Now Nosey Browne and Jorrocks were old friends, and Nosey's affairs having gone crooked, why of course, like most men in a similar situation, he was all the better for it; and while his creditors were taking twopence-halfpenny in the pound, he was taking his diversion on his wife's property, which a sagacious old father-in-law had secured to the family in the event of such a contingency as a failure happening; so knowing Jorrock's propensity for sports, and being desirous of chatting over all his gallant doings with "The Surrey," shortly after the above-mentioned day he dispatched a "twopenny," offering him a day's shooting on his property in Surrey, adding, that he hoped he would dine with him after. Jorrocks being invited himself, with a freedom peculiar to fox-hunters, invited his friend the Yorkshireman, and visiting his armoury, selected him a regular shot-scatterer of a gun, capable of carrying ten yards on every side.

At the appointed hour on the appointed morning, the Yorkshireman appeared in Great Coram Street, where he found Mr. Jorrocks in the parlour in the act of settling himself into a new spruce green cut-away gambroon butler's pantry-jacket, with pockets equal to holding a powder-flask each, his lower man being attired in tight drab stocking-net pantaloons, and Hessian boots with large tassels--a striking contrast to the fustian pocket-and-all-pocket jackets marked with game-bag strap, and shot-belt, and the weather-beaten many-coloured breeches and gaiters, and hob-nail shoes, that compose the equipment of a shooter in Yorkshire. Mr. Jorrocks not keeping any "sporting dogs," as the tax-papers call them, had borrowed a fat house-dog--a cross between a setter and a Dalmatian--of his friend Mr. Evergreen the greengrocer, which he had seen make a most undeniable point one morning in the Copenhagen Fields at a flock of pigeons in a beetroot garden. This valuable animal was now attached by a trash-cord through a ring in his brass collar to a leg of the sideboard, while a clean licked dish at his side, showed that Jorrocks had been trying to attach him to himself, by feeding him before starting.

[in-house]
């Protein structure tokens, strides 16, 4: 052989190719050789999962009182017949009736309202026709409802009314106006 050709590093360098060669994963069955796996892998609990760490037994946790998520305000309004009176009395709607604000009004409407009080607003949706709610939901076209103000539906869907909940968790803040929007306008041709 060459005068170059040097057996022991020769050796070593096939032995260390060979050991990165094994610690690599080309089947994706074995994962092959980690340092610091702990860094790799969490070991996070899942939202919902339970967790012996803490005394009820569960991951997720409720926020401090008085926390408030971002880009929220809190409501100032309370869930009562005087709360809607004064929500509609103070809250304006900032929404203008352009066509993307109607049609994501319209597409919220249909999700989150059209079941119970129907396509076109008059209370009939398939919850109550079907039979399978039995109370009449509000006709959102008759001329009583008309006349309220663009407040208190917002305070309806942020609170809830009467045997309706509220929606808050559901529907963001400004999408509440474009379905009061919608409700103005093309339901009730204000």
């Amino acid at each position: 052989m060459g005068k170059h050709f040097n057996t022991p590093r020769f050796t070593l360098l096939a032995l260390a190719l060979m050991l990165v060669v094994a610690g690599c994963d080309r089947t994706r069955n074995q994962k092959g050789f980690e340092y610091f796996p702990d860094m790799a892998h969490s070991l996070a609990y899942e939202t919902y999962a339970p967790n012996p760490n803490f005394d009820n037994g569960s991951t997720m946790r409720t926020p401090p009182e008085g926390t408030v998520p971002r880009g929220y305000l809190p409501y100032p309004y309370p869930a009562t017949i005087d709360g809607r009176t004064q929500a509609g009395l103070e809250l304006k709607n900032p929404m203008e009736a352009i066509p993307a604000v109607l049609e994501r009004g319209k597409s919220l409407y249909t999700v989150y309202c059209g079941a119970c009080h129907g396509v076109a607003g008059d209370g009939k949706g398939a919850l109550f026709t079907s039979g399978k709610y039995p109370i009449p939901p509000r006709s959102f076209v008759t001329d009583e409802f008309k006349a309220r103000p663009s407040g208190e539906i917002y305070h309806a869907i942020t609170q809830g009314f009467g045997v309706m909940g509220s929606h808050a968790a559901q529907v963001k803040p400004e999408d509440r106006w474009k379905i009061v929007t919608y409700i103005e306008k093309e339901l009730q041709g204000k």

"We'll take a coach to the Castle", said Jorrocks, "and then get a go-cart or a cast somehow or other to Streatham, for we shall have walking enough when we get there. Browne is an excellent fellow, and will make us range every acre of his estate over half a dozen times before we give in". A coach was speedily summoned, into which Jorrocks, the dog Pompey, the Yorkshireman, and the guns were speedily placed, and away they drove to the "Elephant and Castle."

There were short stages about for every possible place except Streatham.